My first Free Things to Do in Montreal list barely covered all the amazing freebies this city has to offer! Behold, your new Top 10, a must-read, especially for those of you having a hard time making ends meet. Don't let your tight budget hold you back from enjoying life. Read on.
As soon as the weather warms up, a time warp gears up as locals showcase their hottest rides at Montreal's giant orange beacon -- the Orange Julep -- three nights a week. Wednesdays are the official go-to night for muscles and classics: owners compete as onlookers vote for their favorites of the evening -- when I went, this 1929 Mercedes Gazelle made the cut. Thursdays attract modified, pimped-up cars and Tuesdays are nondescript. But what these nights share in common is they attract muscle cars -- think Panteras, TransAms, Cobras -- so if you're craving the sight of '60s Corvettes over the latest concept Ferrari, you're at the right place. All nights are free. However, the Julep's no-longer-mystery-drink and satisfying poutine are not.
You didn't know about the Montreal Botanical Garden freebie?! You're not alone, barely anyone knew, until your humble guide yanked the cat out of the bag April 19, 2010. It was after a fair summer's day spent in the gardens that I got wind of the deal as a group walked through the gates without paying. Lo and behold, admission to the outdoor grounds is FREE as of 6 p.m. (sometimes 5 p.m.) until sundown, from mid-May through Labor Day. But this hush policy doesn't apply to lantern season, from post-Labor Day through October. Another thing, the outdoor grounds are free during opening hours from November through early May but there isn't much in bloom, save tulips and maybe a few azaleas, magnolias and lilacs in the Arboretum come May. May 2013 UPDATE: Sadly, management has removed its free access policy for the 2013 season. Whether it's reinstated for 2014 remains to be seen. Upset about this? Sign this petition demanding the Montreal Botanical Gardens reinstate its original policy.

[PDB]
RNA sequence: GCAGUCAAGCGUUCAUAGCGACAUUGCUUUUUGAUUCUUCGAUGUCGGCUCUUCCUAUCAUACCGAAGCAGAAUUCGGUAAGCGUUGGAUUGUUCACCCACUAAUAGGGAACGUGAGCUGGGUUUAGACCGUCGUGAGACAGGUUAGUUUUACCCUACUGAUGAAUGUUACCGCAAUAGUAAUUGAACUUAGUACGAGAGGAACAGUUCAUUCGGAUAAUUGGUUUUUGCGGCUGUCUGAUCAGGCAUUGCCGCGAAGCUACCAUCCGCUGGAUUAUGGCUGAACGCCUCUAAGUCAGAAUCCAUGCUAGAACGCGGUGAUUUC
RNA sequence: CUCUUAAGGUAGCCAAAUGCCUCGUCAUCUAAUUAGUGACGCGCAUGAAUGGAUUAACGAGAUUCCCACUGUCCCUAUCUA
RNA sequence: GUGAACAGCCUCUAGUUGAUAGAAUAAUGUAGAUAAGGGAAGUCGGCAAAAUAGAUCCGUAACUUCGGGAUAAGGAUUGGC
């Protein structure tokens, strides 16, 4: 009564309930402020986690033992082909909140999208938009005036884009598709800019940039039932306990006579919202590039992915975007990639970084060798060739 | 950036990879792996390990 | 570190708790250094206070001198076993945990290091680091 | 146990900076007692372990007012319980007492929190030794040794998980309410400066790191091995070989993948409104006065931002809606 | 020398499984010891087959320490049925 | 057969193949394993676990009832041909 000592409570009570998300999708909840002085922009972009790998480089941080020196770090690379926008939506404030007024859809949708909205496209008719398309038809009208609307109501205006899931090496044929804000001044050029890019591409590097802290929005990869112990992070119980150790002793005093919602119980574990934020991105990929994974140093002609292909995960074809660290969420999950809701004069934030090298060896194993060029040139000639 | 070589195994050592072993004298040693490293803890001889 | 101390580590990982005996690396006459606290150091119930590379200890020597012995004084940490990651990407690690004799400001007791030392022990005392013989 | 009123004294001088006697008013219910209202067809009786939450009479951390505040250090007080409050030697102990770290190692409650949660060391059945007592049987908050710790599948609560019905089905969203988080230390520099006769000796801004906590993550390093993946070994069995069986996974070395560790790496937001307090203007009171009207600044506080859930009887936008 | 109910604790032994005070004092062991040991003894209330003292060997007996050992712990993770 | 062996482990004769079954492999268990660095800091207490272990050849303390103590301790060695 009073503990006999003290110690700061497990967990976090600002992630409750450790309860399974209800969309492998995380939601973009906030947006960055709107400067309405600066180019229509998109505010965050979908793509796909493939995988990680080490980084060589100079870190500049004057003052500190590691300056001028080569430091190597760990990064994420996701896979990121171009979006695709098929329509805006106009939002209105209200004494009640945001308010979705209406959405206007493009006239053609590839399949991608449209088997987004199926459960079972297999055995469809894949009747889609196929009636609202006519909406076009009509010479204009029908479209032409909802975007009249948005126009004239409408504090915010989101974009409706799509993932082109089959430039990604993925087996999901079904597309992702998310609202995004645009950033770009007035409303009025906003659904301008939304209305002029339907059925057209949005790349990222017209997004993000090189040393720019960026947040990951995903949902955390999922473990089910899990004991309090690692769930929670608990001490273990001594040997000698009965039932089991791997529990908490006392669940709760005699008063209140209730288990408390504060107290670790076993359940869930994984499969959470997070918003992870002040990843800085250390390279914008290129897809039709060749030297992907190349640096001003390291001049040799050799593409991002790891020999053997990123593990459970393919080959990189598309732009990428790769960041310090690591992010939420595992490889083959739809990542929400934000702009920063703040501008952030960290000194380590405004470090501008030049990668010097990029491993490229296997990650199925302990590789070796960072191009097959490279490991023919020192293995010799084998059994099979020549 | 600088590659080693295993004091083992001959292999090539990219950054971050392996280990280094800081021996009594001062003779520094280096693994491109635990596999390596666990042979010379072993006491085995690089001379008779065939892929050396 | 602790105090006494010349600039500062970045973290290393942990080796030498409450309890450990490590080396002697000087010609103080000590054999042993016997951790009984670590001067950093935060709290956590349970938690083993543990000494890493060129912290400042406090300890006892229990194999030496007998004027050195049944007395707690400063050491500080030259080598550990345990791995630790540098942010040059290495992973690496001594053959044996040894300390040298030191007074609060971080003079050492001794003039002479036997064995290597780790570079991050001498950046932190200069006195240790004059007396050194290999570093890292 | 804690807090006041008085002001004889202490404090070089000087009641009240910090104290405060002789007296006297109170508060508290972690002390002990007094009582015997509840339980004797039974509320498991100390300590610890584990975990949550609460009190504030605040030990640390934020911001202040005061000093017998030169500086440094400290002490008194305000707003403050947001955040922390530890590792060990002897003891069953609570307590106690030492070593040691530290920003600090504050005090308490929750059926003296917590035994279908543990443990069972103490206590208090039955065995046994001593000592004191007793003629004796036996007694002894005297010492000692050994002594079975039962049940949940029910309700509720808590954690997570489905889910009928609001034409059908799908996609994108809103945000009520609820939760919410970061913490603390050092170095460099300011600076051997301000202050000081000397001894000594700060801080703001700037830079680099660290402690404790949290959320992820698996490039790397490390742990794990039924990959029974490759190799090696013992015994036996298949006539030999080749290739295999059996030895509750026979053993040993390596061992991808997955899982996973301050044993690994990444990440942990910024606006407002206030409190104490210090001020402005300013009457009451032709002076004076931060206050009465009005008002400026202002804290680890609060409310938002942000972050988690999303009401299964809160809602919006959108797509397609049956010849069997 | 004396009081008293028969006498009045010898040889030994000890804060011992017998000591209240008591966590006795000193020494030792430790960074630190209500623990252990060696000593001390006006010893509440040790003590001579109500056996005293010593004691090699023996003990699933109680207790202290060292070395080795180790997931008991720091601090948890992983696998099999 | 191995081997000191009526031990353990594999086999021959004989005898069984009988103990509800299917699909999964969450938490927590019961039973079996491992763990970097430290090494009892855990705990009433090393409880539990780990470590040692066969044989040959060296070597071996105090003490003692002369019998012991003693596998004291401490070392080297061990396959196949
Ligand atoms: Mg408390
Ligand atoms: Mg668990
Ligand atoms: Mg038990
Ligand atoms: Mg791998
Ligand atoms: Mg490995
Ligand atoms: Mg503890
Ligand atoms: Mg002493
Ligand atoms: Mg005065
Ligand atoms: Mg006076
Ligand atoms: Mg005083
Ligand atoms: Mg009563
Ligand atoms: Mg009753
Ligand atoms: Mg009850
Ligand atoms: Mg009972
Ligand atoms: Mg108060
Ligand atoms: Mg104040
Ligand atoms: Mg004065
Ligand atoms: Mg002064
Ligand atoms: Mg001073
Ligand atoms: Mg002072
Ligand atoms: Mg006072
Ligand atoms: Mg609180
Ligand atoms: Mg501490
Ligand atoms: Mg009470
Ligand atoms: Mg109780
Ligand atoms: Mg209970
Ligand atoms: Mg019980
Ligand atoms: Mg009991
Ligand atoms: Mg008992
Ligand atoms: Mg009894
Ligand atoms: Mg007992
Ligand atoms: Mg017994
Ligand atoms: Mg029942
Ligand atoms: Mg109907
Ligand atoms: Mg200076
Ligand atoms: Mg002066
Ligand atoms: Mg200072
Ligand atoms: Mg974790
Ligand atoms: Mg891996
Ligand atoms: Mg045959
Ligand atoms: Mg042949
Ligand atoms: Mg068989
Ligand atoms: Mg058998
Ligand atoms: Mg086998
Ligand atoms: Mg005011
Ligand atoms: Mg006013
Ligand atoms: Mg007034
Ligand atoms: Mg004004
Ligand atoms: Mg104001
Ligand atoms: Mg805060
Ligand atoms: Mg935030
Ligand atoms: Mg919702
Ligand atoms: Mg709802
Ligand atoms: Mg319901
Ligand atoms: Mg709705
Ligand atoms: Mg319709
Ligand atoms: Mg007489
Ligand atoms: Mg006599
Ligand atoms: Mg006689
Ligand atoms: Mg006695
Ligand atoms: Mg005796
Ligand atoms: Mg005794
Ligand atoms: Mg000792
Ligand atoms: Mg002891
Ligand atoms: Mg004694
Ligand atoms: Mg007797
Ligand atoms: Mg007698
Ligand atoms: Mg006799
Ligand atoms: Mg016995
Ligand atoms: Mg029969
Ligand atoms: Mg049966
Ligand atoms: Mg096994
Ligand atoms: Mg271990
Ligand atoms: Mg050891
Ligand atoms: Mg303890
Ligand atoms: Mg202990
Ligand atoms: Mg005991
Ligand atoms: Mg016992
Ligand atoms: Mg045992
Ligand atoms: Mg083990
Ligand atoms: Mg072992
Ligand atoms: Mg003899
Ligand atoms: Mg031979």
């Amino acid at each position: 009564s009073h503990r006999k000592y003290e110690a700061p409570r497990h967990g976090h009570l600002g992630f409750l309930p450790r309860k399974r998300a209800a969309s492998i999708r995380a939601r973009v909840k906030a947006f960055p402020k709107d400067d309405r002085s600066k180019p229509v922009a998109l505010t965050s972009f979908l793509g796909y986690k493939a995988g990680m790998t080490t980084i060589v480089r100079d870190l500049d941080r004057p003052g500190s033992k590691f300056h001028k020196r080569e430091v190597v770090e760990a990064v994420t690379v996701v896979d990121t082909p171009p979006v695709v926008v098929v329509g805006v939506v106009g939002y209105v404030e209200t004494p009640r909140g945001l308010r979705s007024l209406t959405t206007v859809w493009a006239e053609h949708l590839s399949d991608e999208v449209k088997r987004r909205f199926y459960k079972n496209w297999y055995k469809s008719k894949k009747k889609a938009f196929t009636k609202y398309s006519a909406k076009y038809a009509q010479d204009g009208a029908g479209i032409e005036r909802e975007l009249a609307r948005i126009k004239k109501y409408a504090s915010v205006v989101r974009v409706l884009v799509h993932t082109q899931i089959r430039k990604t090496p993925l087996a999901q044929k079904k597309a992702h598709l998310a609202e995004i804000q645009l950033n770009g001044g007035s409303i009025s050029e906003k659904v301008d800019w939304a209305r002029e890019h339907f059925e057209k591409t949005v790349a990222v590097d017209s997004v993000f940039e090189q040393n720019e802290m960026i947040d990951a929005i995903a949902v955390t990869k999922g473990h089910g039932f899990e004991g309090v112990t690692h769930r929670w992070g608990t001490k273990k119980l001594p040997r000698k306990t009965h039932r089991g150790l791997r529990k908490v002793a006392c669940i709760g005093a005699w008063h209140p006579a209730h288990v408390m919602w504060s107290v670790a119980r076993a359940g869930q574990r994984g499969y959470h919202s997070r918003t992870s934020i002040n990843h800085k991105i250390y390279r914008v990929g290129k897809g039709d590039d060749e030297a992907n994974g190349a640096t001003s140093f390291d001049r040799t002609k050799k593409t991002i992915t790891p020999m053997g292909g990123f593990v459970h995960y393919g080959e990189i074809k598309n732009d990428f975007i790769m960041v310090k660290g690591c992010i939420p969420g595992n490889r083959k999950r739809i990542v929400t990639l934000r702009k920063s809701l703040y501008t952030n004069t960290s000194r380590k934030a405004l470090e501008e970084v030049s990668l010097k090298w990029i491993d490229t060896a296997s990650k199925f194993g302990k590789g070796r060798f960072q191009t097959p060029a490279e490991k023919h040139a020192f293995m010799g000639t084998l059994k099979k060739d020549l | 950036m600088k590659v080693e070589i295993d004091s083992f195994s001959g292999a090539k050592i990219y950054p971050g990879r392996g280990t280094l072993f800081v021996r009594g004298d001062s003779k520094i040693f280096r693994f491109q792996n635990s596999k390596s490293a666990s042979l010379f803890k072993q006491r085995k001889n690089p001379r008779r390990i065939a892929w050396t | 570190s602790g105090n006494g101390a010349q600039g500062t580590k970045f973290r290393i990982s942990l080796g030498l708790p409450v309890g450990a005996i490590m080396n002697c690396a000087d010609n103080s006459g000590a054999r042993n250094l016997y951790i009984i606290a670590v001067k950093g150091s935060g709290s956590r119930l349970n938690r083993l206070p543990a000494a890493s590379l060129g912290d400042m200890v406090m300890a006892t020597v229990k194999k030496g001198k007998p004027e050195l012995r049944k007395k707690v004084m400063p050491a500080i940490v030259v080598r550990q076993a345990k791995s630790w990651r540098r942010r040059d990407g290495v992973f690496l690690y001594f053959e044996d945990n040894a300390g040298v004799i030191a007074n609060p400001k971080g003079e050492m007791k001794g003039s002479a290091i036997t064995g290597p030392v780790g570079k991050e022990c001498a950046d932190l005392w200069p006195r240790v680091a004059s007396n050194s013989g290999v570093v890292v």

Ranked as one Montreal's most beloved landmarks, St. Joseph's Oratory is a place of miracles and unexplained phenomena that just a few years ago, was home to a saint. A pilgrimage site for Catholics in search of healing and support, it's also an architectural sight for sore eyes, a holy place that welcomes anyone of any faith, attracting two million visitors every year.
It's a challenge to find someone in these parts who doesn't know about Tam Tams' drum circle on Mount Royal. I've known about it since I was 14, but I hadn't bothered to check it out until a decade later. What a shame it took me 40 seasons and how many moons to get off my arse and experience one of the most inclusive, peaceful and fun freebies in town: Montreal's tribal tradition in the park, running roughly May through October.
Enjoy several free recitals every week, often every day, courtesy of McGill University's Schulich School of Music. Offering a nice mix of musical solos, opera, chamber ensembles, orchestra concerts and child wonders covering classical, experimental and jazz, the season is hopping October through June ever year. Concerts wind down in the summer, but there are still a couple of offerings in July and August.